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January 23, 2024

VART: A Persistent Data Structure For Snapshot Isolation

by Farhan Ali Khan, 13 min read

The foundation of a resilient database hinges on its ability to handle concurrent transactions without compromising data integrity and consistency. Addressing this challenge requires a focus on Isolation, a vital facet of the ACID properties. Isolation ensures the reliability and consistency of transactions when multiple transactions access data concurrently.

This blog post delves into the intricacies of transaction isolation, and introduces VART—a persistent data structure designed for snapshot isolation. Furthermore, it offers a glimpse into the evolution of SurrealKV, our persistent in-memory, transactional Key-Value store with versioning support.

Understanding Isolation Levels in ACID

Isolation levels, as defined by the SQL standard , quantify the extent to which one transaction can operate independently of another. The SQL standard recognizes various isolation levels, each addressing specific anomalies such as dirty writes, dirty reads, lost updates, and other potential inconsistencies that can arise in a concurrent transactional environment. The list of these isolation levels is provided below for reference.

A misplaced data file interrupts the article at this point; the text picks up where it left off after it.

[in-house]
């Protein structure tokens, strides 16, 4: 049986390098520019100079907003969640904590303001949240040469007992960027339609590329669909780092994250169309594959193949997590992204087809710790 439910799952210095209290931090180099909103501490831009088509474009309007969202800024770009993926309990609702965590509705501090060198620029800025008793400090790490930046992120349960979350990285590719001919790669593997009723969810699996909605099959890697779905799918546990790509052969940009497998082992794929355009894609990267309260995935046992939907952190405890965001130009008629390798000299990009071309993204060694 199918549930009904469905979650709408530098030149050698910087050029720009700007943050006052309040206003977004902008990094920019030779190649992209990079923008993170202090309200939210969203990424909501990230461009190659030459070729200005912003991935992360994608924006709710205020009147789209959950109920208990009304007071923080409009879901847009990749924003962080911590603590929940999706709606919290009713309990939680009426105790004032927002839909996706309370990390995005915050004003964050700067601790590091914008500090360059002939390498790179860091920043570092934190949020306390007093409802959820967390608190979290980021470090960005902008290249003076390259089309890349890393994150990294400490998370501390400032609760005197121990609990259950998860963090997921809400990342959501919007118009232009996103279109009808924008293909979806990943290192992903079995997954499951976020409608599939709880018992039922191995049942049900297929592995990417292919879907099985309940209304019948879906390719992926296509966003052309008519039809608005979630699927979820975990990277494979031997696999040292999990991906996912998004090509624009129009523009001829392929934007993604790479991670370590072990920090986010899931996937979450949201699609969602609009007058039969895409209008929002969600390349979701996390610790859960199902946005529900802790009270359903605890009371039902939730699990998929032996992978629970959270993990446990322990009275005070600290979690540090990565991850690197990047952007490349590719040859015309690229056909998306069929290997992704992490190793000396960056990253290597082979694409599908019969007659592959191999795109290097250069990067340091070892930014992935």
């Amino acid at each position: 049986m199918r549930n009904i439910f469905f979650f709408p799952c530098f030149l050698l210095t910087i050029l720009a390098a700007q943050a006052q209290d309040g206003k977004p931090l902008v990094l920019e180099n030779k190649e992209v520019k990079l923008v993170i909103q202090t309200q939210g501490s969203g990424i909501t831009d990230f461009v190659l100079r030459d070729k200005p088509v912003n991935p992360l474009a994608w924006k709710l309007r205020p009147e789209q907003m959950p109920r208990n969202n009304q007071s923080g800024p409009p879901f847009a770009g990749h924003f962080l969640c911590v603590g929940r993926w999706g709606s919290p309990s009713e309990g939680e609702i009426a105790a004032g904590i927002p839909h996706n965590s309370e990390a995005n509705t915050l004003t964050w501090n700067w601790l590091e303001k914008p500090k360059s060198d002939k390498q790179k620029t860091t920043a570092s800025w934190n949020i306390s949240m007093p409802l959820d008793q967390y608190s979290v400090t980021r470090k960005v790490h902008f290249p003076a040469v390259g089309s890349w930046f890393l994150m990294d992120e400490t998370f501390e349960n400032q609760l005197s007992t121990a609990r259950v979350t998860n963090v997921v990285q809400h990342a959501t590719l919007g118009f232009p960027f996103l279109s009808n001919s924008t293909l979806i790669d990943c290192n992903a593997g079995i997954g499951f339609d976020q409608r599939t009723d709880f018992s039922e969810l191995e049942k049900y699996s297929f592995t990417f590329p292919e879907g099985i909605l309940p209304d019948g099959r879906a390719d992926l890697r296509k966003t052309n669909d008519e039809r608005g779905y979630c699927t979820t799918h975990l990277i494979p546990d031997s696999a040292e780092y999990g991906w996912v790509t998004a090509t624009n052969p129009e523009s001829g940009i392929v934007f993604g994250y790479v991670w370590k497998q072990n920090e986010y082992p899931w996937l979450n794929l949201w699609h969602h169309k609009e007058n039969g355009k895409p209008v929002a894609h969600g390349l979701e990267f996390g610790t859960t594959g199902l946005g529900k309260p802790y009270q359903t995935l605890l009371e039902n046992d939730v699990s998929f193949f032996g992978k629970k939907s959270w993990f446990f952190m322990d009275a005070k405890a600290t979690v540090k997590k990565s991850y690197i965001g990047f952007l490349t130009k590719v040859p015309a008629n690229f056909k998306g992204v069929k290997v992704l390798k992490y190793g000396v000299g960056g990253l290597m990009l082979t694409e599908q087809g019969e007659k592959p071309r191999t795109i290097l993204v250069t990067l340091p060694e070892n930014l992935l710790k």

Isolation Level Dirty Write Dirty Read Lost Update Phantom Read Skew Write Skew
READ UNCOMMITTED Not Possible Possible Possible Possible Possible Possible
READ COMMITTED Not Possible Not Possible Possible Possible Possible Possible
REPEATABLE READ Not Possible Not Possible Not Possible Possible Not Possible Not Possible
SNAPSHOT Not Possible Not Possible Not Possible Sometimes Possible Not  Possible Possible
ANSI SQL SERIALIZABLE Not Possible Not Possible Not Possible Not Possible Not Possible Not Possible

Interestingly, the terms MVCC (Multiversion Concurrency Control) and OCC (Optimistic Concurrency Control), essential for managing simultaneous transactions in a database, aren't explicitly addressed in isolation levels. To grasp the complete picture, we need to understand concurrency control and how it fits into the isolation framework.

Understanding Concurrency Control

Sequential transactions pose no overlap issues. However, the complexity emerges when multiple transactions run concurrently, giving rise to anomalies such as:

  1. Lost Update Problem: A subsequent transaction replaces a data item's value, causing the first value to be lost for other transactions requiring it.
Time    | Transaction A          | Transaction B
T1      | Read X (Value = 10)    | 
T2      |                        | Read X (Value = 10)